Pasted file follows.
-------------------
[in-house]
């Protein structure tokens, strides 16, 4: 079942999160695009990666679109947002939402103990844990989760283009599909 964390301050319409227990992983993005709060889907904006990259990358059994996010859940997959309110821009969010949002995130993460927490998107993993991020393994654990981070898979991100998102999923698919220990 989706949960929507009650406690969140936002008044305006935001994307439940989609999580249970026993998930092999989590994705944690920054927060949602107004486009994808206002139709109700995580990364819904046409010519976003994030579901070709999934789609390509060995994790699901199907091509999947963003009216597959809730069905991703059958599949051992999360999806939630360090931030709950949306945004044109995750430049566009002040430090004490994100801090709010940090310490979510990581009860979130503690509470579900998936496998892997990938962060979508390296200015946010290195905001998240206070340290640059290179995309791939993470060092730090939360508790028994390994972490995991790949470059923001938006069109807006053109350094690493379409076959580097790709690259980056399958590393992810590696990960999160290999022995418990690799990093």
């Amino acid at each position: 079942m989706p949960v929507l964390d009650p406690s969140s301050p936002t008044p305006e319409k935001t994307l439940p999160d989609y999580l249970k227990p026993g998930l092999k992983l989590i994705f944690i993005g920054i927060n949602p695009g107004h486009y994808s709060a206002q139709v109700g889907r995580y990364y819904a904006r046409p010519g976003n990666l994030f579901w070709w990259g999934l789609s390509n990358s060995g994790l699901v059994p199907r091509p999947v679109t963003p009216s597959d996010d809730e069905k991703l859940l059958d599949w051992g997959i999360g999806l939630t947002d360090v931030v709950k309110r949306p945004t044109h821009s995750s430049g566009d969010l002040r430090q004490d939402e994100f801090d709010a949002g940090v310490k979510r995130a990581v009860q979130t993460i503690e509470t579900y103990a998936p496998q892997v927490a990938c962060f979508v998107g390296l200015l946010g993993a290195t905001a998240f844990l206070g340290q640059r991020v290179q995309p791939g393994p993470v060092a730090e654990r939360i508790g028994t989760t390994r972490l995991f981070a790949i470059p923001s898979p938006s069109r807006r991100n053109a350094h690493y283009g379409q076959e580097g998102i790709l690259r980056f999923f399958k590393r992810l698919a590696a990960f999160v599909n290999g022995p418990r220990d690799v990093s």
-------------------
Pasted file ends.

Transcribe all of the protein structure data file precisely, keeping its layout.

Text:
[in-house]
């Protein structure tokens, strides 16, 4: 079942999160695009990666679109947002939402103990844990989760283009599909 964390301050319409227990992983993005709060889907904006990259990358059994996010859940997959309110821009969010949002995130993460927490998107993993991020393994654990981070898979991100998102999923698919220990 989706949960929507009650406690969140936002008044305006935001994307439940989609999580249970026993998930092999989590994705944690920054927060949602107004486009994808206002139709109700995580990364819904046409010519976003994030579901070709999934789609390509060995994790699901199907091509999947963003009216597959809730069905991703059958599949051992999360999806939630360090931030709950949306945004044109995750430049566009002040430090004490994100801090709010940090310490979510990581009860979130503690509470579900998936496998892997990938962060979508390296200015946010290195905001998240206070340290640059290179995309791939993470060092730090939360508790028994390994972490995991790949470059923001938006069109807006053109350094690493379409076959580097790709690259980056399958590393992810590696990960999160290999022995418990690799990093």
């Amino acid at each position: 079942m989706p949960v929507l964390d009650p406690s969140s301050p936002t008044p305006e319409k935001t994307l439940p999160d989609y999580l249970k227990p026993g998930l092999k992983l989590i994705f944690i993005g920054i927060n949602p695009g107004h486009y994808s709060a206002q139709v109700g889907r995580y990364y819904a904006r046409p010519g976003n990666l994030f579901w070709w990259g999934l789609s390509n990358s060995g994790l699901v059994p199907r091509p999947v679109t963003p009216s597959d996010d809730e069905k991703l859940l059958d599949w051992g997959i999360g999806l939630t947002d360090v931030v709950k309110r949306p945004t044109h821009s995750s430049g566009d969010l002040r430090q004490d939402e994100f801090d709010a949002g940090v310490k979510r995130a990581v009860q979130t993460i503690e509470t579900y103990a998936p496998q892997v927490a990938c962060f979508v998107g390296l200015l946010g993993a290195t905001a998240f844990l206070g340290q640059r991020v290179q995309p791939g393994p993470v060092a730090e654990r939360i508790g028994t989760t390994r972490l995991f981070a790949i470059p923001s898979p938006s069109r807006r991100n053109a350094h690493y283009g379409q076959e580097g998102i790709l690259r980056f999923f399958k590393r992810l698919a590696a990960f999160v599909n290999g022995p418990r220990d690799v990093s």